The Warriors aren’t dead in the water, for once. They’re six games under .500, currently eleventh in the West, and still have trouble stopping people (particularly in the second half, with collapses against Miami and Orlando in the last week), but they also have won six of their last ten, and in general, only really struggle with great teams (currently 1-12 against the top ten teams in point differential). Even if their SRS (simple rating system which factors strength of schedule and point differential) has them behind the Clippers,the Warriors have some things cooking. And they could be looking to improve in the near future.
The San Francisco Chronicle reports the Warriors are interested in two big name frontcourt players:
The Warriors are interested in Tayshaun Prince and have been intrigued by Zach Randolph, two guys who might fit that description and could be available. Some league sources still believe Andre Iguodala – one of Curry’s favorites – could be made available, but many have soured on that scuttlebutt.
via Warriors’ GM eager to see what team can do.
Prince is intriguing, as he would bring a toughness and leadership which the Warriors haven’t had in decades. He’s a versatile three who would benefit next to Stephen Curry and Monta Ellis, and is looking for a fresh start outside of Detroit. The Warriors have young athletic talent which the Pistons are certainly looking for as they build towards the future. Randolph, on the other hand, would simply give them an All-Star who might average 28 and 17 on a team like the Warriors. The Warriors struggle with rebounding, and Randolph is a board machine.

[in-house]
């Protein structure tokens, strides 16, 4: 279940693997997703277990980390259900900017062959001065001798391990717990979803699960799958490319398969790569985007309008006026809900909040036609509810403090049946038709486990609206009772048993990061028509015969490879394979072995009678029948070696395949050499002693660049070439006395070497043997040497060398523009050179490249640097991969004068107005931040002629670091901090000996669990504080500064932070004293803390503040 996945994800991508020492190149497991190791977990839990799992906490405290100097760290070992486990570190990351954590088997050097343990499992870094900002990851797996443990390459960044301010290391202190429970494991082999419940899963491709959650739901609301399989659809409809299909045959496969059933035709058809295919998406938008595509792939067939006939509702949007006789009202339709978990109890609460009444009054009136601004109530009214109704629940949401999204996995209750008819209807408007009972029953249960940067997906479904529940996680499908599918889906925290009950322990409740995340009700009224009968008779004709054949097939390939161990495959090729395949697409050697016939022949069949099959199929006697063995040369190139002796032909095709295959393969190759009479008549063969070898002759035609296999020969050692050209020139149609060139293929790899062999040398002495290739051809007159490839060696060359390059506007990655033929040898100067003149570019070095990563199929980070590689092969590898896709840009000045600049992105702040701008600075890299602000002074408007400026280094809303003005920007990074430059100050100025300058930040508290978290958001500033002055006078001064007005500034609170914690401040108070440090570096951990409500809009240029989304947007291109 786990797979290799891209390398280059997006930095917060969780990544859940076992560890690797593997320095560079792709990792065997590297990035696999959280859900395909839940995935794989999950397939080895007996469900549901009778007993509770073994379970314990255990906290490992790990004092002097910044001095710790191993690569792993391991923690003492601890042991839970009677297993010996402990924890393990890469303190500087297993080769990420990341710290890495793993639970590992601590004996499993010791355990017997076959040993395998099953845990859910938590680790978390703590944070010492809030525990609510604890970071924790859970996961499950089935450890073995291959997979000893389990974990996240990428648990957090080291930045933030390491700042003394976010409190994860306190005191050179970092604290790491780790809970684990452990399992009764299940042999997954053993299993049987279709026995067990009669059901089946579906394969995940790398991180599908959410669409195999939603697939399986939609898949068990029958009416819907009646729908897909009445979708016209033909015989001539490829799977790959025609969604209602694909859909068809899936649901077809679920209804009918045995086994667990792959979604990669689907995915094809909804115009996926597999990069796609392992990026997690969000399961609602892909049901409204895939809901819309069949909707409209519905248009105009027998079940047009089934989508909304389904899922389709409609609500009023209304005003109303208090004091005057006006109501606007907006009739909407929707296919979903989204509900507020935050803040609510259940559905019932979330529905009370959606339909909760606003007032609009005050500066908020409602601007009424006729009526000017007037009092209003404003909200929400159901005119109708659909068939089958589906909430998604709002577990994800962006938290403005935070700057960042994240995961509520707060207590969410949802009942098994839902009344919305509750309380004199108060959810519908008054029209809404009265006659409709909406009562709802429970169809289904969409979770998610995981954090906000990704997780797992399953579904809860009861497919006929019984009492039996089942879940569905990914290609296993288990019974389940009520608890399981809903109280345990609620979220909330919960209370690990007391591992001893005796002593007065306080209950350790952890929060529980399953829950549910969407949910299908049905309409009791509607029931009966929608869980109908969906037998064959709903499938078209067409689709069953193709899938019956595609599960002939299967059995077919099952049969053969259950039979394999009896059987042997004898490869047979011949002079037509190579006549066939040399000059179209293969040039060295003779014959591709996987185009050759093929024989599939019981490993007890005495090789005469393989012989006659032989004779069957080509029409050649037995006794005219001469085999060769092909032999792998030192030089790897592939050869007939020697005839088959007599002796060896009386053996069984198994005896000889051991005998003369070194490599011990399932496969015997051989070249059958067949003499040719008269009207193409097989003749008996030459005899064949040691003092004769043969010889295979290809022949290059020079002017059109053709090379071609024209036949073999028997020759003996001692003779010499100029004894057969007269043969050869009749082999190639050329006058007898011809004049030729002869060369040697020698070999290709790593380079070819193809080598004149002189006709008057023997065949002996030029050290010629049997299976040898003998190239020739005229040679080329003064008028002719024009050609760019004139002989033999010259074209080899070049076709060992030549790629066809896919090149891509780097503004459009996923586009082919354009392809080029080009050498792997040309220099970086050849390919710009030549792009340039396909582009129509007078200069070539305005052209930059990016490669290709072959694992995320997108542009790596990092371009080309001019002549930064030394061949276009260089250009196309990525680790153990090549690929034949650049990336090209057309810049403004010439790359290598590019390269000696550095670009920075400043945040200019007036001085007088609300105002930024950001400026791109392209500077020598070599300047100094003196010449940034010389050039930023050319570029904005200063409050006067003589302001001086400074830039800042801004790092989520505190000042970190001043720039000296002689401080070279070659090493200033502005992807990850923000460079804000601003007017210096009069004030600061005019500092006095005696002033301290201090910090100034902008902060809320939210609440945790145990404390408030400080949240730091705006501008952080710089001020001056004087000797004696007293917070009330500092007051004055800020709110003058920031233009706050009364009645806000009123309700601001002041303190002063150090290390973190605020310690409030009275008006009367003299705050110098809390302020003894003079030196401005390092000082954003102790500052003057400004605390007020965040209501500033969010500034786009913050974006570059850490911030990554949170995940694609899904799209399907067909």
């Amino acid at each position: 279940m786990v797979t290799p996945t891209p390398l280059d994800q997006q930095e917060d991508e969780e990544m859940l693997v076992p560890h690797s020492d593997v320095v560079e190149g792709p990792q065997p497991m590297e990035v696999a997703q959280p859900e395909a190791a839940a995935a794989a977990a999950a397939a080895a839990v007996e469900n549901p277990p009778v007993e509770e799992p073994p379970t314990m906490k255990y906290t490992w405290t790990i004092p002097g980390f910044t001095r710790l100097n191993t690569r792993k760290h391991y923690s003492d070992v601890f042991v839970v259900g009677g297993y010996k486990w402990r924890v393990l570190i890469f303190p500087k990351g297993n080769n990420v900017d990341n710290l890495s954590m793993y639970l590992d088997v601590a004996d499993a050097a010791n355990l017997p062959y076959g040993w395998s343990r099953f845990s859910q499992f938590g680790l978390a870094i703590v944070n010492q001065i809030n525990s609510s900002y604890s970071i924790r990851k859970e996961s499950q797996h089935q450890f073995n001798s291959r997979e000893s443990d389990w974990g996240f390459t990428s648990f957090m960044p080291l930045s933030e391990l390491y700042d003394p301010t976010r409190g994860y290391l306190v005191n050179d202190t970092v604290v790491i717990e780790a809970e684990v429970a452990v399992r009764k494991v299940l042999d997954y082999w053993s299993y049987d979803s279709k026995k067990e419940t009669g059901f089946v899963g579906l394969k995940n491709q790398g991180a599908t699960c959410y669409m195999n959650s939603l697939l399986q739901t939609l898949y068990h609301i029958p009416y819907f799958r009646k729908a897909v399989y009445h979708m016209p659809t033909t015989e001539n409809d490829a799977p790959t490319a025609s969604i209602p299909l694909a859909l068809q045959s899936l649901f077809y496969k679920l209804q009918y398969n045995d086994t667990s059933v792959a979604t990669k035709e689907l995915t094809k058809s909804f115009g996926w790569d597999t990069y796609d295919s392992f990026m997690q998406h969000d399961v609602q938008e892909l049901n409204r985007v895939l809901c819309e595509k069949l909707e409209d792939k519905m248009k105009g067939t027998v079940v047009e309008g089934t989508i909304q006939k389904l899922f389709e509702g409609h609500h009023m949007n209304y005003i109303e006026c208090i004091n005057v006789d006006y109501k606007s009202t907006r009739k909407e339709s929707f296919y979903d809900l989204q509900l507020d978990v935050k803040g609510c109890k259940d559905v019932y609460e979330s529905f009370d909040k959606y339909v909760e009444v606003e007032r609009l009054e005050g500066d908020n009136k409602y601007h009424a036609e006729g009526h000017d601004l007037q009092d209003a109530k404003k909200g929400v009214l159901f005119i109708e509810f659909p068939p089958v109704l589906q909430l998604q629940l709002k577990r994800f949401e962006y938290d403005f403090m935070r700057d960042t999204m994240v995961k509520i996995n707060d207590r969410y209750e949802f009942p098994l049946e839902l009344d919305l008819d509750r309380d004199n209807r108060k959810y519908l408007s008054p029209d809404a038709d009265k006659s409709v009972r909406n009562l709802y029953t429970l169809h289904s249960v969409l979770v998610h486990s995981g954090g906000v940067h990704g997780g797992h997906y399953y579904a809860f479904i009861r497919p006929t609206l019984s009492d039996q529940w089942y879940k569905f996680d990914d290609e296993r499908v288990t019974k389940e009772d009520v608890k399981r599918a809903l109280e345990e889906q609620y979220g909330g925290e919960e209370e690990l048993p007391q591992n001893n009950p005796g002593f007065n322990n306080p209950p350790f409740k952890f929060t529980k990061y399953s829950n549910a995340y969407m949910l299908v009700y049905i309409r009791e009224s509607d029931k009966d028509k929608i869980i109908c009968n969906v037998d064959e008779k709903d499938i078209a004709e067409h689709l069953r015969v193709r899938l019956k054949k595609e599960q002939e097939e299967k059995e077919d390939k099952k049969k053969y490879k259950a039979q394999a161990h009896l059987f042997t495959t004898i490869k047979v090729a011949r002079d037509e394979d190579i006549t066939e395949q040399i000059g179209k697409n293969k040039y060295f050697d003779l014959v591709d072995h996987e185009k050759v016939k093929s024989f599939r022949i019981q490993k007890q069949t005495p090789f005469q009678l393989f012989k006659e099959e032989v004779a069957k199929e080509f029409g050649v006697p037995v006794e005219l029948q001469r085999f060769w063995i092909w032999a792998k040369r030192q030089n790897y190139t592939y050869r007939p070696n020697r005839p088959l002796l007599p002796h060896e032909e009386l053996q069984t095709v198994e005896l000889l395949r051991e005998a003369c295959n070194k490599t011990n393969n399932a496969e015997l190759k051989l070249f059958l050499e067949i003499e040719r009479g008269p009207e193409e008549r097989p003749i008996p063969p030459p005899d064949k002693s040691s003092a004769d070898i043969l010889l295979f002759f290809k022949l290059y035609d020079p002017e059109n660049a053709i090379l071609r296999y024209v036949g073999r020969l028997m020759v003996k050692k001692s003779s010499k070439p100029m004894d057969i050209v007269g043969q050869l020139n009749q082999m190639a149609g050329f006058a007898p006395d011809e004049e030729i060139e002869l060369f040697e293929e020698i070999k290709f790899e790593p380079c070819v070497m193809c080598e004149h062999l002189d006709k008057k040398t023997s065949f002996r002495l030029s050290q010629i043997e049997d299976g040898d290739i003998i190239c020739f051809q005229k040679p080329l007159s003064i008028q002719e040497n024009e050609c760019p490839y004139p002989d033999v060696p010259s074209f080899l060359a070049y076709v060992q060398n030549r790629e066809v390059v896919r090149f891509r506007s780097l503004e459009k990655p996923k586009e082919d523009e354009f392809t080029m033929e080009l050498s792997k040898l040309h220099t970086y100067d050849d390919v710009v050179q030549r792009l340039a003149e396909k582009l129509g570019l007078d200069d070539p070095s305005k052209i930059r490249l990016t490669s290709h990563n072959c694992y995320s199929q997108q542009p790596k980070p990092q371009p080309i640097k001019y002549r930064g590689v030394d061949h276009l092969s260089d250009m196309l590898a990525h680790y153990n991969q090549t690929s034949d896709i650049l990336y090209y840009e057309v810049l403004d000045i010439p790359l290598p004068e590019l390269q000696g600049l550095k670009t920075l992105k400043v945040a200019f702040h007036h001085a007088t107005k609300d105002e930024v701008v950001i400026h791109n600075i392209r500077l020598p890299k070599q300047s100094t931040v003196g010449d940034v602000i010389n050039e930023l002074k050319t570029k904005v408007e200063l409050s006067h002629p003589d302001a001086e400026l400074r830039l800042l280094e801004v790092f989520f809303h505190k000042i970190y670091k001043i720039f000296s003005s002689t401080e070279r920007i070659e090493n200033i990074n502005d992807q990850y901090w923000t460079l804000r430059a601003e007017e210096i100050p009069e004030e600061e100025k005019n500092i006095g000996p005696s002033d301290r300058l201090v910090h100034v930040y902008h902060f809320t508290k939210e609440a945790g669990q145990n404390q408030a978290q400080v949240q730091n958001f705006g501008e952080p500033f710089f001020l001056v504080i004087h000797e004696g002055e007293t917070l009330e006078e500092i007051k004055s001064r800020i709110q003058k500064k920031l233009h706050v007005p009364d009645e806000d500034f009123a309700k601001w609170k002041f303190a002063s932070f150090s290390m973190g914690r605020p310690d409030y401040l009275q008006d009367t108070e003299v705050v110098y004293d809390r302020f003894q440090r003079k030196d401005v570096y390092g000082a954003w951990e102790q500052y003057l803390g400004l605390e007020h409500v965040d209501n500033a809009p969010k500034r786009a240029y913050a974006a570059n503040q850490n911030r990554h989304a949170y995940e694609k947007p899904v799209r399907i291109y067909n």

Z-Bo has been chasing an extension to lock up the rest of his career in Memphis, but would certainly be happy to have a similar situation in the Bay. If the Warriors are willing to lock him up long-term, he could thrive in an even faster pace than run-and-gun Memphis.
Will either of these players get the Warriors into the playoffs? That’s hard to say, and it probably depends on what they have to give up in order to get them. But the Warriors don’t need to build through the draft as much as they need a solid upgrade, and if this report is any indication, they’re looking to improve in substantive ways.
OAKLAND, Calif. (AP) — The Golden State Warriors hope to get injured reserves Shaun Livingston and Matt Barnes back from injuries for the second round of the playoffs after getting more than a week off between series.
The Warriors said Saturday that Barnes has been upgraded to probable for Tuesday night’s Game 1 and Livingston remains questionable but is hopeful he will be ready to return. Star forward Kevin Durant is expected to be a full go after missing two games and being limited to 20 minutes in Game 4 last round because of a strained left calf.
Barnes has been sidelined since April 8, while Livingston sprained a finger on his right hand in Game 1 of the first-round against Portland.
Golden State begins the second round at home on Tuesday night against the winner of Sunday’s Game 7 between the Los Angeles Clippers and Utah Jazz. The Warriors have been off since sweeping the Trail Blazers last Monday, giving them more than a week between games.
“I’m trying to make sure I rest it as much as I possibly can, because when I do come back I plan on staying all the way back,” Livingston said Saturday. “Hopefully it will be ready for Tuesday.”